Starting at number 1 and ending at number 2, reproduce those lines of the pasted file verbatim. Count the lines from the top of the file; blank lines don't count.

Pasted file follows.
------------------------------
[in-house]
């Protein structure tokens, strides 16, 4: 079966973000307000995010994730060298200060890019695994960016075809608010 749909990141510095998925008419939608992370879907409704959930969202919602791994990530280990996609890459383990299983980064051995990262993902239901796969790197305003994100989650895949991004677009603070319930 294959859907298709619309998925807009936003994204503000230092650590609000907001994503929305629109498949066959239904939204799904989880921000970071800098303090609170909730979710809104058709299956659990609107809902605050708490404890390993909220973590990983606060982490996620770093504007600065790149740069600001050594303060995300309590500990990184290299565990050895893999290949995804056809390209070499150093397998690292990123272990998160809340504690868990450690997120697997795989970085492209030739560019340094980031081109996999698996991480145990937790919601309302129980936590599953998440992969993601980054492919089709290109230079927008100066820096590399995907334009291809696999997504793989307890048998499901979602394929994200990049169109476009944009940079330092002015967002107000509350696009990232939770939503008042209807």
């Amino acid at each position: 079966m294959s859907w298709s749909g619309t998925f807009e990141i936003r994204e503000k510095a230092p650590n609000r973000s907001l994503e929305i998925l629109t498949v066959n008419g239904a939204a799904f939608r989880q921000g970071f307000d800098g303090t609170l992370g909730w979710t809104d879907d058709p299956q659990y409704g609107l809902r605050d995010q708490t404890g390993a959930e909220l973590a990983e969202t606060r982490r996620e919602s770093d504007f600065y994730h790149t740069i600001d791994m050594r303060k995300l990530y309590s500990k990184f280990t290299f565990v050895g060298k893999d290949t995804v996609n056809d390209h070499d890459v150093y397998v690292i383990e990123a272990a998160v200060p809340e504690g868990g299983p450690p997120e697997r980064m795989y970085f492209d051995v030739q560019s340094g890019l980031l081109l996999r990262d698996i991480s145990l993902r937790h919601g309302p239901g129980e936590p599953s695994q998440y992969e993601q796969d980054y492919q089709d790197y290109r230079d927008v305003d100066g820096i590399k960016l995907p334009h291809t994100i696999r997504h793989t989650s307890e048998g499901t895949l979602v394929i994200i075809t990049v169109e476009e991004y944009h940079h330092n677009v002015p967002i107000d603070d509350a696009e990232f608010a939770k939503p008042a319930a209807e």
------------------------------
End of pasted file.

[in-house]
């Protein structure tokens, strides 16, 4: 079966973000307000995010994730060298200060890019695994960016075809608010 749909990141510095998925008419939608992370879907409704959930969202919602791994990530280990996609890459383990299983980064051995990262993902239901796969790197305003994100989650895949991004677009603070319930 294959859907298709619309998925807009936003994204503000230092650590609000907001994503929305629109498949066959239904939204799904989880921000970071800098303090609170909730979710809104058709299956659990609107809902605050708490404890390993909220973590990983606060982490996620770093504007600065790149740069600001050594303060995300309590500990990184290299565990050895893999290949995804056809390209070499150093397998690292990123272990998160809340504690868990450690997120697997795989970085492209030739560019340094980031081109996999698996991480145990937790919601309302129980936590599953998440992969993601980054492919089709290109230079927008100066820096590399995907334009291809696999997504793989307890048998499901979602394929994200990049169109476009944009940079330092002015967002107000509350696009990232939770939503008042209807």